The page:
It's your decision

Whatever the reason for not taking your medications consistently or correctly, work with your healthcare team to find the best way forward. It'll always be your decision in the end, but knowing the risks and benefits of taking medications, knowing what alternatives are out there, and getting the right tools and instructions will help you make the best one for you.

Better My Meds is here to help!

Our pharmacist is ready to help you with all your medication questions and concerns. We are dedicated to keeping you healthy and getting the best value from your medicines. Contact us  at Better My Meds, or leave your question and comments are welcome in the space directly below. We love hearing from you!

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About Betty Chaffee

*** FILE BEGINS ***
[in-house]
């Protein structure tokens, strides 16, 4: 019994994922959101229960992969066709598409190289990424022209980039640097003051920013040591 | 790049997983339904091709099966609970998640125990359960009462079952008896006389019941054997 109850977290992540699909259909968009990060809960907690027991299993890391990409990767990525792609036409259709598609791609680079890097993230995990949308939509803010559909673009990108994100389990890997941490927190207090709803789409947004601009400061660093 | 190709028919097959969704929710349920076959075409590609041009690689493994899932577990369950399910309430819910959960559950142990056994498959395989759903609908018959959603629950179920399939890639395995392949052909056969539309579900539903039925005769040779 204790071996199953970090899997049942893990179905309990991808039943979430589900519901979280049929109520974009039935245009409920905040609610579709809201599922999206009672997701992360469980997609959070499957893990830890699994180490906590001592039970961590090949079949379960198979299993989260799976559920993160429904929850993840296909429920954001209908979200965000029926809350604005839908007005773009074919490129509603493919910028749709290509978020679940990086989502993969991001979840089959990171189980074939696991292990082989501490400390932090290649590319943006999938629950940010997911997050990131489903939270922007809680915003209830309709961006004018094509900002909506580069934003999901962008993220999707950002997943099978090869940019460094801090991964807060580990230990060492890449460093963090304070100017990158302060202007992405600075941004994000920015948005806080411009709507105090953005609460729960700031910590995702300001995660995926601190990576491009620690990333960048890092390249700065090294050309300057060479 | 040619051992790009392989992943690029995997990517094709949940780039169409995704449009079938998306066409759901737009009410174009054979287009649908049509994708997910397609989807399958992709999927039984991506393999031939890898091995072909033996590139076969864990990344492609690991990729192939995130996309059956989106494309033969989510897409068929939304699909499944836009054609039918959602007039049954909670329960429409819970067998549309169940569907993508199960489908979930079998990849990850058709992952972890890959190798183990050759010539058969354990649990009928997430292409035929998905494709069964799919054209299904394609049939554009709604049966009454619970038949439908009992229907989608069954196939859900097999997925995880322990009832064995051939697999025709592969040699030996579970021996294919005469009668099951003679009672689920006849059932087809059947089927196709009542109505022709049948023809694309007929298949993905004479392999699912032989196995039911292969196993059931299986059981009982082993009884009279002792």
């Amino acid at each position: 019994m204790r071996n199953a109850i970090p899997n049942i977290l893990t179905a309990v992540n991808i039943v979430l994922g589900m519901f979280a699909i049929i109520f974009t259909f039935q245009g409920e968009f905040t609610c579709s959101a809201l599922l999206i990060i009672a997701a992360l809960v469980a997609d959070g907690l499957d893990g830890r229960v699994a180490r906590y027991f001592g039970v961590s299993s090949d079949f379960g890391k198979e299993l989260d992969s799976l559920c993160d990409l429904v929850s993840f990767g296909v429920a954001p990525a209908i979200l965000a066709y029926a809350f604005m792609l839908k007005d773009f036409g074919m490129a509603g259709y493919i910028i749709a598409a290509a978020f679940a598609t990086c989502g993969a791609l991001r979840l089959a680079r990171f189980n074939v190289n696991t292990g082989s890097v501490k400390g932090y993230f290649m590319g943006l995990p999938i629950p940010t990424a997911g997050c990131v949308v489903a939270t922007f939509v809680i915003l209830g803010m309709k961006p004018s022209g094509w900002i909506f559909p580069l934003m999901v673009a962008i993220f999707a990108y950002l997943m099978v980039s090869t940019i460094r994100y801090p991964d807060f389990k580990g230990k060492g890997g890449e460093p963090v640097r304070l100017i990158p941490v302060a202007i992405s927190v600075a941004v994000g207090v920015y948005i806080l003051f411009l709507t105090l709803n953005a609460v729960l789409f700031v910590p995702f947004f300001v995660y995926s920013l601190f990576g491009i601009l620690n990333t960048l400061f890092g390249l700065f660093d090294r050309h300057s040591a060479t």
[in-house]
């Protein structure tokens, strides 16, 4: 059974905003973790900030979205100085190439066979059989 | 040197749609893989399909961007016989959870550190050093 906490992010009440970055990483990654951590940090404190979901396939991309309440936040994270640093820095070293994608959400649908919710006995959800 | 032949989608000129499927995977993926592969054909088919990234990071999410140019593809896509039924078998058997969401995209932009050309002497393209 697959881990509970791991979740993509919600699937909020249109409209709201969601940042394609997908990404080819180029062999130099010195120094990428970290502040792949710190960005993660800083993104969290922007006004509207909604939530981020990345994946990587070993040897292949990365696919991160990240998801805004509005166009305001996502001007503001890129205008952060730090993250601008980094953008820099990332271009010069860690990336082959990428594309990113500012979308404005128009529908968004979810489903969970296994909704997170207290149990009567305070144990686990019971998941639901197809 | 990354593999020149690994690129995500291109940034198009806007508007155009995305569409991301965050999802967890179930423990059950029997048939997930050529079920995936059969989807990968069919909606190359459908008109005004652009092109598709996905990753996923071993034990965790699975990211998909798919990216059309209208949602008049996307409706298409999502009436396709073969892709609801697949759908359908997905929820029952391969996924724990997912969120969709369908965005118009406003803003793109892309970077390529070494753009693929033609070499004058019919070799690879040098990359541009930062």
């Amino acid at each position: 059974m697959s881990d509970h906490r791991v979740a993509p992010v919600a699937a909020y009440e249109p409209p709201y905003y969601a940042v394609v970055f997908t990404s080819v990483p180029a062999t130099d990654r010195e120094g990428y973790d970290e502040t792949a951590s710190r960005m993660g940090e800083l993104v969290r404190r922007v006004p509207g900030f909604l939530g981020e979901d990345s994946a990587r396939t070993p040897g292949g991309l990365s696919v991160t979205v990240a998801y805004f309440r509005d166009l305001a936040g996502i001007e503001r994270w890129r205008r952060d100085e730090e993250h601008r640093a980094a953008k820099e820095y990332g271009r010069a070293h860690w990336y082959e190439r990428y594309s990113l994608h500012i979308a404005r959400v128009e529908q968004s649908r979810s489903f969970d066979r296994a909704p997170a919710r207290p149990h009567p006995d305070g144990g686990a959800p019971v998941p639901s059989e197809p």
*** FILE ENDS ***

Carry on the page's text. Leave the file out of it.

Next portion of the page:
Betty Chaffee, PharmD, is owner and sole proprietor of BetterMyMeds, a Medication Management service devoted to helping people get the maximum benefit from their medications.


  1. Thank you Betty for another great blog. This is so important today. With increasingly stingy formularies (lists of drugs insurance companies allow) the pharmacist is essential to helping you make decisions. My husband has asthma and was recently informed that they would no longer cover his maintenance inhalers. His pharmacist was able to help him find the one that would be least expensive for him and communicated this to his doctor. I know from personal experience this is something you do for your patients. Again another well written and timely article.

    1. Thank you, Paula, for your comment (and for your ongoing support!). You’re right, the rules and policies of prescription insurance can seem so opaque at times. And when formularies change or drugs go off the market (like Flovent inhaler did recently) it can be a scramble to figure out what to do. Pharmacists are in a great position to help people find the best alternatives.

  2. Hi Betty, this information has been very helpful. Keep up the good work.